The most intriguing part of this TV trek by the great-grandson of medical missionary David Livingstone is the display of what’s happened to southeast and central Africa since Dr. Livingstone investigated the area in the mid-1880s. Poverty, poachers, overpopulation and AIDS have taken a toll, and if Lake Tanganyika remains unpolluted, the forest, the animals and the splendor have been eaten away. It’s a sad retracing of Livingstone’s third and final exploration.
The docu may not be dull, but it does meander. Explanations of territorial name changes are at best minimal, and other adventurers, such as Sir Richard Burton, are unmentioned.
Scotsman Dr. David Livingstone Wilson, now retired, eagerly greets African natives along the way and appreciates the monuments to his forebear, but the good doctor is soon overshadowed by the exuberant co-founder of an environmental org that explores the area with Wilson.
A side trip involves visits to Jane Goodall’s sanctuary for chimps and to a day school run by Irish nuns for youngsters whose families have been devastated by AIDS. There’s the sight of the magnificent falls between Tanzania and Zambia, and of sunsets Livingstone must have enjoyed.
Livingstone spent 13 months searching for the source of the Nile and discovered Lake Victoria; his encounter with American newsman Henry Morton Stanley was the source of one of the great understated quotes of the 19th century: Lost, failing in health, out of touch with European civilization for months, the explorer was given up for lost when the intrepid Stanley met him in Ujiji and said, “Dr. Livingstone, I presume.”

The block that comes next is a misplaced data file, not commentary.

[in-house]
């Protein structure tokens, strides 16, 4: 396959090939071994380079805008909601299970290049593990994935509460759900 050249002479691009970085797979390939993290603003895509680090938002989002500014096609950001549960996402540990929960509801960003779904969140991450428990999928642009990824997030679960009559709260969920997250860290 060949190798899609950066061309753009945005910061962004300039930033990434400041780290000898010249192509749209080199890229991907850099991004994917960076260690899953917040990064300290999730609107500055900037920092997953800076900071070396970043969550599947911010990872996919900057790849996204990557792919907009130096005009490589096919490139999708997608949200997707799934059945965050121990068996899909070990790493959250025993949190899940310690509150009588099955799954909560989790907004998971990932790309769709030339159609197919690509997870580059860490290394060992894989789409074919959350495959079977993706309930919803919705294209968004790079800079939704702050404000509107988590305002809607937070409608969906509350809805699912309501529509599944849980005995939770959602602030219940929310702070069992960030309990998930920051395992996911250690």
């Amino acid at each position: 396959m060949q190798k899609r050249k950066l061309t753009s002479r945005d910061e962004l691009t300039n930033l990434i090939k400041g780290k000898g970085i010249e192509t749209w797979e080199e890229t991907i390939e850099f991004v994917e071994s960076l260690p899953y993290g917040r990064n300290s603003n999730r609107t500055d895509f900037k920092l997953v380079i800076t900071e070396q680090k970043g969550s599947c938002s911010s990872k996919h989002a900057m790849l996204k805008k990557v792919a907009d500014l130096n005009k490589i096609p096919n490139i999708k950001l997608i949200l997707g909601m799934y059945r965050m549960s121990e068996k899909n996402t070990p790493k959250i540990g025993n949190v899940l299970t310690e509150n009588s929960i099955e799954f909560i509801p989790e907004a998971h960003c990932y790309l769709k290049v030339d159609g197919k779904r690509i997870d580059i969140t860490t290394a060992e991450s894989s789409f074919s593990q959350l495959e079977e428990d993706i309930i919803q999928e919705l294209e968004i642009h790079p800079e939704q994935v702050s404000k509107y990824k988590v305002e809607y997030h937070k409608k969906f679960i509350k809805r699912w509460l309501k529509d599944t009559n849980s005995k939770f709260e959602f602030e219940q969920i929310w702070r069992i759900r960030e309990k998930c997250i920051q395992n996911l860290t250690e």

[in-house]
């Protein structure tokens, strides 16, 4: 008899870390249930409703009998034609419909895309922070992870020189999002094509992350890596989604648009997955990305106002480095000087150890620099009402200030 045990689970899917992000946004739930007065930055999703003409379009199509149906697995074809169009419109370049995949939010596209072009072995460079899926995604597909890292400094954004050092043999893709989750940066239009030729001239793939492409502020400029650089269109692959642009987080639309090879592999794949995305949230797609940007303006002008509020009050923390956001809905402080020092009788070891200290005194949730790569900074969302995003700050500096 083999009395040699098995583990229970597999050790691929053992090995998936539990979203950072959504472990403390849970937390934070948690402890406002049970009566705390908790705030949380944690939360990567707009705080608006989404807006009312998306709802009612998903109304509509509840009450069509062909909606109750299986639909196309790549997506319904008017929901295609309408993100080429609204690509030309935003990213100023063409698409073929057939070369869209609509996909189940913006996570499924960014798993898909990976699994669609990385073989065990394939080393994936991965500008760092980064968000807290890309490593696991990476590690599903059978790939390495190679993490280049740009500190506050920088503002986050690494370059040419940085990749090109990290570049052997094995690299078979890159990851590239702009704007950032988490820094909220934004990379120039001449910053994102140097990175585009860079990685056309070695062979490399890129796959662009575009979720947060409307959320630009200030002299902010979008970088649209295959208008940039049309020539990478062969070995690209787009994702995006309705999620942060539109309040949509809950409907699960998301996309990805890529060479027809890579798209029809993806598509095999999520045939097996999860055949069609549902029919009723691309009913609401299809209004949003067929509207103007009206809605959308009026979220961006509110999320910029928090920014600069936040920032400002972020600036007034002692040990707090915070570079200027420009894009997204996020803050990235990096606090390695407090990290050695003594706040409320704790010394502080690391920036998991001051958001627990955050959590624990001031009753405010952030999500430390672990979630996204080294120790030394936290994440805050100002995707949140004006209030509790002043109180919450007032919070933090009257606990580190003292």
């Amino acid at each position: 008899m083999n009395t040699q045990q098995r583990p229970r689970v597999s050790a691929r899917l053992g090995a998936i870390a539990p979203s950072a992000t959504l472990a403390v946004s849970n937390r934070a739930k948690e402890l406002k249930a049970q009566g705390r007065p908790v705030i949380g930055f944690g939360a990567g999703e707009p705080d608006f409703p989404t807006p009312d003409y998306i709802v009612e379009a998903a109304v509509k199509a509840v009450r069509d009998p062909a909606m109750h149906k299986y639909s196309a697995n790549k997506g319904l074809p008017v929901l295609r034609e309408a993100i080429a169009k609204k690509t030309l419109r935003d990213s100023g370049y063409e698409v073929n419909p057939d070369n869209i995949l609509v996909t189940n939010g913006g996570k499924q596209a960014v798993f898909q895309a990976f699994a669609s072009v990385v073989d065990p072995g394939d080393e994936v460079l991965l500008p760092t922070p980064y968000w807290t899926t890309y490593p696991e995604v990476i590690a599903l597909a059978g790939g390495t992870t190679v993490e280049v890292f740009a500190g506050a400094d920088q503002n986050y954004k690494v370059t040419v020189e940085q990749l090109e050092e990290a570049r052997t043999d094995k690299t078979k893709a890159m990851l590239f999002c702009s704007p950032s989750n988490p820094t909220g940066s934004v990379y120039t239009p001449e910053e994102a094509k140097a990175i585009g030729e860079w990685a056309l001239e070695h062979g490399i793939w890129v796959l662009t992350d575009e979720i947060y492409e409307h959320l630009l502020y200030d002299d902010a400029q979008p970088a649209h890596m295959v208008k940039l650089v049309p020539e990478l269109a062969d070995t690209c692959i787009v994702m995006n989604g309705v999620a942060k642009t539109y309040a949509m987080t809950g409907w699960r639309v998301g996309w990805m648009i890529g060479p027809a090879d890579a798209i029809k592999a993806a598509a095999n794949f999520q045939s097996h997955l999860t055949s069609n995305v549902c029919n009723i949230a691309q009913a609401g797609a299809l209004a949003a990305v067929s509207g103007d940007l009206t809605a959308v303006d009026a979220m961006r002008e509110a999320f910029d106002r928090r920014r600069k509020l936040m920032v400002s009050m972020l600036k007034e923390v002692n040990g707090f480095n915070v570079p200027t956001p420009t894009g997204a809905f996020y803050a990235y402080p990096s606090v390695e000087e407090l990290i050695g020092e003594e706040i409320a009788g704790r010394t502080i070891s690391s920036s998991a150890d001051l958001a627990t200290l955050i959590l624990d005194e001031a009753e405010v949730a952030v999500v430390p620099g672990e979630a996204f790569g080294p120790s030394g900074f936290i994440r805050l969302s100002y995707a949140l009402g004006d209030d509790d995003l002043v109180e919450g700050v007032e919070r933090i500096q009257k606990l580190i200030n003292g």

Much of the Livingstone details are passed over, though the great man’s final weeks and death in Ujiji in 1873 are touchingly recalled. A history of all of Livingstone’s background and more of his mission as well as what he actually did to halt slave trading would seem as applicable as hearing about how the environmental group’s co-founder suffered a lost toenail.
Brief clips from the 1940 Osa Martin production “I Married Adventure” indicate how animals at one time roamed the territory; thanks to two-legged animals, both native and foreign, exploitation has done in such vistas forever.
To punctuate the point, a mangy, underfed lion wanders disconsolately behind the final crawl. Dr. Livingstone, so beguiled by the natural wonders of Africa, would be appalled.
The show airs locally tonight and nationally on PBS Feb. 23.